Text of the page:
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  4. RE: the struggle is real: This morning my horse was just filthy and we have no mud at the moment so he must be working hard on this "orphan" look. Green and greasy. And he's rubbing his mane and tail out, that's new. The fly mask is taking the skin off his nose, and he has those lumps on his back still despite all our efforts to heal them.

    I had a chestnut horse of my own for 2.5 years and never liked her, except the reality was that she always looked show-ring ready with no effort.

    I know from my dressage years how keeping a white horse in a stall puts urine stains on them that cannot be washed off - I washed, used tons of baby powder, but stalls turn horses yellow. I wonder how much bedding I could have used to prevent that....

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    1. Ashke won't, and I mean won't, pee outside. I buy screened shavings, which he pees in and then lays on. He likes to move them into a pile to pee and then that is the only pile he has to lay on over night. Even when we bed the stall heavier, he still has urine all over the left side of his belly and front legs. In winters past, I've been able to keep him cleaner than this year, through strategic bathings. But this year he was washed in early November, early March and then in June. I need to do a better job of keeping the urine off his sides. Everyone I know with a grey has this issue.

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  5. What do you use to keep his tail so white? I use Quicsilver when I can get it, and to stretch it out I use spray&wash and straight Dr Bronner's castile soap on the bottom half of the tail, which seem to work as well as the Quicsilver.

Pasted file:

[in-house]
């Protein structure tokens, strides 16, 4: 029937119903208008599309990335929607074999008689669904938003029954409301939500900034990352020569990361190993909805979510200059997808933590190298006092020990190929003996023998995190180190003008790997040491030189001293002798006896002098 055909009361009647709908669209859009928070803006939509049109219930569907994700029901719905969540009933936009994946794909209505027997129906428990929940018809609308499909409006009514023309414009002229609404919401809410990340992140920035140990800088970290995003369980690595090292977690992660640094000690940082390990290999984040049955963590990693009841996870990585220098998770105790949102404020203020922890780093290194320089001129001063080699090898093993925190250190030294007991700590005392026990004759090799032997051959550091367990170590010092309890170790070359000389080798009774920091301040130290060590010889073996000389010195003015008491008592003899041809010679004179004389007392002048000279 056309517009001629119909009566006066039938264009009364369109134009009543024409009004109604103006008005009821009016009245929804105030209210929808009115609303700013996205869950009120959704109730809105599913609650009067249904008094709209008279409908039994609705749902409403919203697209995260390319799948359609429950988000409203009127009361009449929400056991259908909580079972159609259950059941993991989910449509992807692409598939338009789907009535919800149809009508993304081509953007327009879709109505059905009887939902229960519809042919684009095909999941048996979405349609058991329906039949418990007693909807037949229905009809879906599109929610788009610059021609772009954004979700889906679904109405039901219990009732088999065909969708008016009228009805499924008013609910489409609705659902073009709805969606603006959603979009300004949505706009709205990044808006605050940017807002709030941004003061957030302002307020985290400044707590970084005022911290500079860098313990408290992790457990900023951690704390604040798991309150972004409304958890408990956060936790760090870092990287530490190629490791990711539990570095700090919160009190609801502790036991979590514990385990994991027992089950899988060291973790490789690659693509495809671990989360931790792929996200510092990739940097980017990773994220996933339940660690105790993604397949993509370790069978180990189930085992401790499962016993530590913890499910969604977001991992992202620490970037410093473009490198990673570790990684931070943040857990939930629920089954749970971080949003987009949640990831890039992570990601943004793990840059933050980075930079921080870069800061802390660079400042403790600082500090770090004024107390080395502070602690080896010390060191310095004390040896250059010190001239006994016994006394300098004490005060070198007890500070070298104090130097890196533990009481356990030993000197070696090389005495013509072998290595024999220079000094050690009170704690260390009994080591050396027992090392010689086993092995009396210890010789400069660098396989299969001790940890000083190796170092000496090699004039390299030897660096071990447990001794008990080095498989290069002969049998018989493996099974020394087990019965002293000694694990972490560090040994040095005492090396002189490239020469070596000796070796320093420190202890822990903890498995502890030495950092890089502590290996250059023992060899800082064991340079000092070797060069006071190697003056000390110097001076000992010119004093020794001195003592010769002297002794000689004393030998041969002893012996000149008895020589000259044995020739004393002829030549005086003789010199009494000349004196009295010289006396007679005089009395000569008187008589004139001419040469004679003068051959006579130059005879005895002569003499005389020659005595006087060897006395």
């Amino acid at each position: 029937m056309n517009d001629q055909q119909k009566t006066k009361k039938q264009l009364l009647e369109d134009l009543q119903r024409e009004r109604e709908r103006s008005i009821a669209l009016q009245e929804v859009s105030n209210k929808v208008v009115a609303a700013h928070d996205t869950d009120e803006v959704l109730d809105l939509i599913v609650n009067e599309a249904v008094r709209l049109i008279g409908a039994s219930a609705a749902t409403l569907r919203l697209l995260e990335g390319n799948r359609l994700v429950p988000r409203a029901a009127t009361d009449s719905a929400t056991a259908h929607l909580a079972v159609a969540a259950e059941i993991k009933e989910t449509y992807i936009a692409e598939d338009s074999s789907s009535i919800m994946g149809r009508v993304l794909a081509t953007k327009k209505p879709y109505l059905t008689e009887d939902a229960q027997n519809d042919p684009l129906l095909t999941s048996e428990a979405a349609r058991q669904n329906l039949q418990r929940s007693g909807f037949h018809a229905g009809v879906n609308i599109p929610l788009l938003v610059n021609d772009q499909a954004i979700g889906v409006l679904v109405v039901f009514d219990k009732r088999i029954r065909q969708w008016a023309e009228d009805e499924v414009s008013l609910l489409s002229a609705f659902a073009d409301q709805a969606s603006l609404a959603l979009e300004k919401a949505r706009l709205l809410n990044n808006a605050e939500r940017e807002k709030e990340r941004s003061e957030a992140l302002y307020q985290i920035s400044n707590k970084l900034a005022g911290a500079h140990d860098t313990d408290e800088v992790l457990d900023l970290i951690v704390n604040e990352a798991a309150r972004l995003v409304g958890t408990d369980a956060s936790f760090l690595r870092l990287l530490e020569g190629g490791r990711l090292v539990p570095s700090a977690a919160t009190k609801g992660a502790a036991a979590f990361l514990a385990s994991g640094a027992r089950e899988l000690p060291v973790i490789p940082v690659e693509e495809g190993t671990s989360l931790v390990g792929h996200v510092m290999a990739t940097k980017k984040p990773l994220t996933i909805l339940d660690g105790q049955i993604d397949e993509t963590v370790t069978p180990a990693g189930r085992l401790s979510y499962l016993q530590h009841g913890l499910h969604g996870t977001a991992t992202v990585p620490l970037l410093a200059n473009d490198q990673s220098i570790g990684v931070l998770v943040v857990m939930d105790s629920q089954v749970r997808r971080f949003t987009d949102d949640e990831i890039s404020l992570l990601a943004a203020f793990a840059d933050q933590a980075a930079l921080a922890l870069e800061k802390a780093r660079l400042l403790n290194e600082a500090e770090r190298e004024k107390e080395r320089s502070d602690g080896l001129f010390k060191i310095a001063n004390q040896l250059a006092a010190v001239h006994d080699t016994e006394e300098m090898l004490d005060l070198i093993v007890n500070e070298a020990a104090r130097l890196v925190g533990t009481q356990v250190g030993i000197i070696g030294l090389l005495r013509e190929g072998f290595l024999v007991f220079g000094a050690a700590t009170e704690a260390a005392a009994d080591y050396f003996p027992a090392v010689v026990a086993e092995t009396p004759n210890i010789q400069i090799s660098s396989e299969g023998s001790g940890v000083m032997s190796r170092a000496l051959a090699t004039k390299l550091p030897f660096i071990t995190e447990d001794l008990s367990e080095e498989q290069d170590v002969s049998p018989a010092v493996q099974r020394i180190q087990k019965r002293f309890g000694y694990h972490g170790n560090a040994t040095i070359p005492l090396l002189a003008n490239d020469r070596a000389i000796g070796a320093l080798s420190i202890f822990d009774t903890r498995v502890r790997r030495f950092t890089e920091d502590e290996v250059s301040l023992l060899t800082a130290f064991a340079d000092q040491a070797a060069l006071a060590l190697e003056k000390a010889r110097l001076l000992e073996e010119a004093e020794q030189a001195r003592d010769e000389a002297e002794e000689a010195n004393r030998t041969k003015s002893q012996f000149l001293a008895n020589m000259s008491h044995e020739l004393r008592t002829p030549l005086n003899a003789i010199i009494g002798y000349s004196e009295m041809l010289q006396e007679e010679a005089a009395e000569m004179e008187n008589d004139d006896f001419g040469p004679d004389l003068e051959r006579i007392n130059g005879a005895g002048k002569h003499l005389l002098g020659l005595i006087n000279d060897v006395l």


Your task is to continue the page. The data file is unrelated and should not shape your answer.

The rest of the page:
You are lucky you can wash your horse in Winter. My horse is afraid of towels, so when I tried hot toweling, he told me no. Do you do lots of hot towelling?

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    1. Currently, I use Brite n White by Vetericyn and have also used Wonder Blue by Farnham. Both shampoos have bluing in them, which used to be used in laundry services to keep white things white. Bluing was used in salons for elderly women to make their hair white but if used wrong would leave blue highlights. Hence the term Blue hair for an elderly woman. You put it on and rub it til there is no purple left and then let it sit. I usually do his mane and tail first then the rest of him. It turns his tail very white.

      I don't bathe during the winter. I might spot clean is girth area if the urine is bad, but I don't wash him if temps are under 60. That said, Expo has heated barns and warm water, which meant he not only got clipped but cleaned very well in March. We typically bed his stall deeper with shavings during the winter, but I sometimes think the shavings help contribute to the yellowing.